A plaster cast immobilises the bone above and/or below the joint nearest to the injury. Its main benefit is the ability to mould it into a shape that offers better support while the bone heals.

On average, plaster casts stay on for about six weeks, depending on the age, general health and type of fracture.

However, it is imperative to the healing of the broken bone that the cast is properly taken care for while maintaining maximum comfort for the child.

According to Professor Ogunlade, of greatest importance, is ensuring that the cast be applied by a competent person.

“When a child has a fracture, the affected hand or leg is swollen. You do not apply a full cast, but only apply a slab until this swelling has gone down,” he added.

Even when the cast is applied, he said that it must be tight and with instructions to the parents both in the verbal and written form on how to care for the cast.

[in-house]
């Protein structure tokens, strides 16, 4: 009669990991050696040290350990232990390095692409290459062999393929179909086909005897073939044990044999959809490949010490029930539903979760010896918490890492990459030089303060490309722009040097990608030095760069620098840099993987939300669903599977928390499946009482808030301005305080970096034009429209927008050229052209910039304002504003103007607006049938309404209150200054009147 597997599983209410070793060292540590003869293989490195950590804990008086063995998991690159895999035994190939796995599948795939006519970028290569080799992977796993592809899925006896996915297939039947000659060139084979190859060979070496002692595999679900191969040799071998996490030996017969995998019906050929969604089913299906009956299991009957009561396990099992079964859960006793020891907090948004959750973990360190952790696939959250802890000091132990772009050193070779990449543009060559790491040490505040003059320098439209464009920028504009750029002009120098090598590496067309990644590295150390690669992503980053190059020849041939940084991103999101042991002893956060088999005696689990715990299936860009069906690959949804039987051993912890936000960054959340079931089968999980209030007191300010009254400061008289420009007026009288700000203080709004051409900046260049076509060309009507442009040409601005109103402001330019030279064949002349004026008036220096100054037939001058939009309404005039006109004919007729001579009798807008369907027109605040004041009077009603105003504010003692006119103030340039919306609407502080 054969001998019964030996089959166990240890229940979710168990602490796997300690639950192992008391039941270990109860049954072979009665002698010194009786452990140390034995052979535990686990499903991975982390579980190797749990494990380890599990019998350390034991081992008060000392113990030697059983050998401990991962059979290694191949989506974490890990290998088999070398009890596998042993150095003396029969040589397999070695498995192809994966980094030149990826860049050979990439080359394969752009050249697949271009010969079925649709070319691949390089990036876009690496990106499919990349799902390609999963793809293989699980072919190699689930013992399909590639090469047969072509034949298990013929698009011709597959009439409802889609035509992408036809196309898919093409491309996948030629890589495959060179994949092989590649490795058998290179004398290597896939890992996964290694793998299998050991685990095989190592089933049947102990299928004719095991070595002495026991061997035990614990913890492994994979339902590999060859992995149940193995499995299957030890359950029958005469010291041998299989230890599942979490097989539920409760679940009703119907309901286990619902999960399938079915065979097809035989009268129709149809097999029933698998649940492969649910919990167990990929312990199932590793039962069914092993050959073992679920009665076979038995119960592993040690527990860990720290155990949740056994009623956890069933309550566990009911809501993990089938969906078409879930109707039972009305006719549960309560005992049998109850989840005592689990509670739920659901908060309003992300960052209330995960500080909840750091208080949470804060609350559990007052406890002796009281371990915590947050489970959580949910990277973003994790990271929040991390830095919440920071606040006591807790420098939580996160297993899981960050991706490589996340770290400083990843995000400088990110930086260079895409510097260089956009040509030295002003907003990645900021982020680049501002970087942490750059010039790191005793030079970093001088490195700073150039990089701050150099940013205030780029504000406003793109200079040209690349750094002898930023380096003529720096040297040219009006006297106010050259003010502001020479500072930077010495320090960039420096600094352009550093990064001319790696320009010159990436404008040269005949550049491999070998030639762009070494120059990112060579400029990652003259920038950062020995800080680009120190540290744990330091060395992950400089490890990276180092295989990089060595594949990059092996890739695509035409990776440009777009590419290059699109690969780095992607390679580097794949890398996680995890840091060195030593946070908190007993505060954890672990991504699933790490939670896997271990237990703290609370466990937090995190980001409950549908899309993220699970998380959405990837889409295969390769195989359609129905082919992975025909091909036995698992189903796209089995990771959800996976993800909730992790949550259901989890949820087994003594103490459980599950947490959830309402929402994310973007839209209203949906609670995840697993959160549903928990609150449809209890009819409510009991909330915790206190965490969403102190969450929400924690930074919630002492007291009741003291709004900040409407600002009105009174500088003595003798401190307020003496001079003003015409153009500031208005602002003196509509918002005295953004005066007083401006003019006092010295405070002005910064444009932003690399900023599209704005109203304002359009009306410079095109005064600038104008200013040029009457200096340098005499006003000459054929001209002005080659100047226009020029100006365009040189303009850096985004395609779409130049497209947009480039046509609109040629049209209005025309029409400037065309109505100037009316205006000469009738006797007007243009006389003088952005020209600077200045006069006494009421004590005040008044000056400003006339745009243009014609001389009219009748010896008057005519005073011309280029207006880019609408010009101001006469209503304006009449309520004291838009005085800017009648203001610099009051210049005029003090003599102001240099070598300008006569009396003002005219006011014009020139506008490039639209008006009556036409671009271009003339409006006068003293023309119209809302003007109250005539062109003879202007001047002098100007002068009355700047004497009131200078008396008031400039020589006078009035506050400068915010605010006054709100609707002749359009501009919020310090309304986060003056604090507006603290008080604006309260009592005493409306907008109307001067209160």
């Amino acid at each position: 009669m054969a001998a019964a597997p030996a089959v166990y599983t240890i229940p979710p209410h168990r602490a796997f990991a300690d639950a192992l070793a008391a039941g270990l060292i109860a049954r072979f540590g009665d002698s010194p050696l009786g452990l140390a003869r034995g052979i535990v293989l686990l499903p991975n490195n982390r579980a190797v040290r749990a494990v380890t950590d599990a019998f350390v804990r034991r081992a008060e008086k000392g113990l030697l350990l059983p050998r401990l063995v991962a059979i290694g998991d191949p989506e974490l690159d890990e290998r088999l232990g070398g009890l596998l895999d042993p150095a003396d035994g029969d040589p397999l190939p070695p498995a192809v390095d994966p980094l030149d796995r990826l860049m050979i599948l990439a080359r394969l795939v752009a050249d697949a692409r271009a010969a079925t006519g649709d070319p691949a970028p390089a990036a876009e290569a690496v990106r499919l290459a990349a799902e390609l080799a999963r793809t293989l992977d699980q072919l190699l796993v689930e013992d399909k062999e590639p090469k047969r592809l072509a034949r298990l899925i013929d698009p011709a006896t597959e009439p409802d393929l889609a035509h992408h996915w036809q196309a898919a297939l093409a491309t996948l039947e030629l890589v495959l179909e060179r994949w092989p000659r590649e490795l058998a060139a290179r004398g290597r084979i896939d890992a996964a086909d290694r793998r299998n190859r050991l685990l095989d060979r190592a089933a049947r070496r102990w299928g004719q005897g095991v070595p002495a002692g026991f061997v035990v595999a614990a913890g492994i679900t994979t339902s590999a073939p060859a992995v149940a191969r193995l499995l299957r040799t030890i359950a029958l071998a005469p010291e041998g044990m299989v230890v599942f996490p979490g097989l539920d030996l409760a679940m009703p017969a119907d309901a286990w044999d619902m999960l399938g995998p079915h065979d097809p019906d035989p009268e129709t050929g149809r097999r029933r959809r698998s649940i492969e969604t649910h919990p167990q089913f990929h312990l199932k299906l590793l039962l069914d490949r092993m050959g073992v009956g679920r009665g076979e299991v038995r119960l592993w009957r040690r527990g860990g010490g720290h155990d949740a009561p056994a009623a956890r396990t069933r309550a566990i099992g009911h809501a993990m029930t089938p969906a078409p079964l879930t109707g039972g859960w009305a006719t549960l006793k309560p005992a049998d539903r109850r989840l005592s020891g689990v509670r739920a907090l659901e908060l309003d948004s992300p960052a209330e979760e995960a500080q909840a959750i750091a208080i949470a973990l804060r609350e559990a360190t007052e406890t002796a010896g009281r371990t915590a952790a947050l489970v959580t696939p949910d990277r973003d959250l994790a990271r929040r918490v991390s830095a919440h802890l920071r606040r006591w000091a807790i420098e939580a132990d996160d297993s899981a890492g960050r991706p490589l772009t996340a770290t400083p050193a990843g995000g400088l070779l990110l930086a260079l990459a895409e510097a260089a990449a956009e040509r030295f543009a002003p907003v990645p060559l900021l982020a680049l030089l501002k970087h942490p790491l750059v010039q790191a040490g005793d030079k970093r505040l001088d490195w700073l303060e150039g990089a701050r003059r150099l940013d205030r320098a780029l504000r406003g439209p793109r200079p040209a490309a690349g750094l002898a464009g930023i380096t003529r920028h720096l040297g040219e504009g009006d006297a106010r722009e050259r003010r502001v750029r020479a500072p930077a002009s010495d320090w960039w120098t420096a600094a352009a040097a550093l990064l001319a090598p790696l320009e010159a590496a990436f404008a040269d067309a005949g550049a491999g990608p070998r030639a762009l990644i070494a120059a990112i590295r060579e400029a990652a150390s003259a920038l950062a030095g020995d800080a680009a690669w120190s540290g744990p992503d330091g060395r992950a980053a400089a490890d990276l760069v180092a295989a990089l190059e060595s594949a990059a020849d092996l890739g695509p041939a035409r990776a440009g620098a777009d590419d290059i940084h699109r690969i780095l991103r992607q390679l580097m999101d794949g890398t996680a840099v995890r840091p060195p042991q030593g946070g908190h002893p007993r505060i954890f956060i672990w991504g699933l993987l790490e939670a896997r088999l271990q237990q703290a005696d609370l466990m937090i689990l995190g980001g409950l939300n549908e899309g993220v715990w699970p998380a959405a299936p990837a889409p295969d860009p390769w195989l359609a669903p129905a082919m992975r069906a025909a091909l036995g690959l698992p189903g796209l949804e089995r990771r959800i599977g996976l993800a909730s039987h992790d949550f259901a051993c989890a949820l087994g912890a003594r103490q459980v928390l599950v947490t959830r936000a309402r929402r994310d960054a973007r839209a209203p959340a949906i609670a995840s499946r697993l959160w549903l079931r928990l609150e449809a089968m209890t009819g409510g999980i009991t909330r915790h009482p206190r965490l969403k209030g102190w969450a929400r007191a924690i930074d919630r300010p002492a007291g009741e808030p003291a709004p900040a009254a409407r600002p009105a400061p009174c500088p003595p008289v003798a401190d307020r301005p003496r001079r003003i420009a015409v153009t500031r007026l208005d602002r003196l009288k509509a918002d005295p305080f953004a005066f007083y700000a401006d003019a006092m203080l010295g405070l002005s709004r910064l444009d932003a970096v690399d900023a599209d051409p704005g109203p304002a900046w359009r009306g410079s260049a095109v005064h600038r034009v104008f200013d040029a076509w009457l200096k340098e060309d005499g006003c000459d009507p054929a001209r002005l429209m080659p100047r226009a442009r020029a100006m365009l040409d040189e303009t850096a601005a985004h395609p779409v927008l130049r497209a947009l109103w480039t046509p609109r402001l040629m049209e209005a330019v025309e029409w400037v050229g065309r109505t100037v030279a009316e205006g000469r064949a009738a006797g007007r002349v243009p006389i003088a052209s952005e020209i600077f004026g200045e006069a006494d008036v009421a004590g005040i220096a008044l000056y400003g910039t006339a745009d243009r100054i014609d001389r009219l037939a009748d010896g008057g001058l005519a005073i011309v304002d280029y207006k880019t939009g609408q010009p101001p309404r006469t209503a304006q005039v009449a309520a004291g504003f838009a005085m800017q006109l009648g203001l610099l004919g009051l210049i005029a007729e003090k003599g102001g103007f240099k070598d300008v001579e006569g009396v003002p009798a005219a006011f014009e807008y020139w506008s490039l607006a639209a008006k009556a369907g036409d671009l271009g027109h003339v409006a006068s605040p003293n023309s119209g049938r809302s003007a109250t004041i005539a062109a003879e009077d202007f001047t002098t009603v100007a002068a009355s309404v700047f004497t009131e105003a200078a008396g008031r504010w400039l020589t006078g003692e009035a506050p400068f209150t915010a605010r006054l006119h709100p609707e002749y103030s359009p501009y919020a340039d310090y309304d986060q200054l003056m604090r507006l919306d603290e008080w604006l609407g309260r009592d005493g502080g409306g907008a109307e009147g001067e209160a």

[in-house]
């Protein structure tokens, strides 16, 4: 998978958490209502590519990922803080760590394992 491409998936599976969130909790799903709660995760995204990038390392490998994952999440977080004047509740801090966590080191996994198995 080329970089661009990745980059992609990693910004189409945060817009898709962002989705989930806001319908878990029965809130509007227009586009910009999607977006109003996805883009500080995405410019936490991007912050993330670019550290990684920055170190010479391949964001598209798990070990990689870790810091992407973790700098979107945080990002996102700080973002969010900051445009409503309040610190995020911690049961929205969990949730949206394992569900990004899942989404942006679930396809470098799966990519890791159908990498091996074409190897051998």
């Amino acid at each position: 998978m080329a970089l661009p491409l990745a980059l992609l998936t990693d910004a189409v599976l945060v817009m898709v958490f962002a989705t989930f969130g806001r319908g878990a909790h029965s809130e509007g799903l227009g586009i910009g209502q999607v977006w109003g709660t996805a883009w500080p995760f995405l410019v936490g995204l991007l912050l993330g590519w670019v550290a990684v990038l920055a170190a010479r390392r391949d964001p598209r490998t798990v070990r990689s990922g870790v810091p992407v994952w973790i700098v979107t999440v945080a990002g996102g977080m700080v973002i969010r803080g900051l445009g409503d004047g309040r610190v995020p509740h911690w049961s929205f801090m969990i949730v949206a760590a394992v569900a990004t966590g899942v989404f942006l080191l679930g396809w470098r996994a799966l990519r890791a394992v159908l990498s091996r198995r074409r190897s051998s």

Professor Ogunlade declared a child with a complaint of pain around the area with the cast should be returned back immediately to the hospital.

He added peradventure the affected area with the cast turns blue, cold, severe swell, feels numb or becomes difficult to move or there is a burning or stinging sensation, such are not “normal” signs of healing and must be reported promptly to the hospital.

The expert said a child must not swim with the cast because it can get soaked. A soaked cast can become too heavy and drown the child.

In addition, in having a bath, water must not enter the cast because it can become soggy, making the skin in the injured areas to start to peel off.

A plaster cast is made up of a bandage and a hard covering, usually plaster of Paris and it may disintegrate if it gets wet. Also, getting water inside the cast can cause an infection and promote mould growth.

Signs of an infection underneath a cast include pain, swelling, a burning sensation, light headedness, excessive sweating, discolouration or fever.

Often times, children with cast tend to hide their money, pencils and even coins in it. This, he said must be discouraged because it can cause an infection that can affect the healing process as well as more discomfort. If something presses on the skin for too long, it can cause scarring.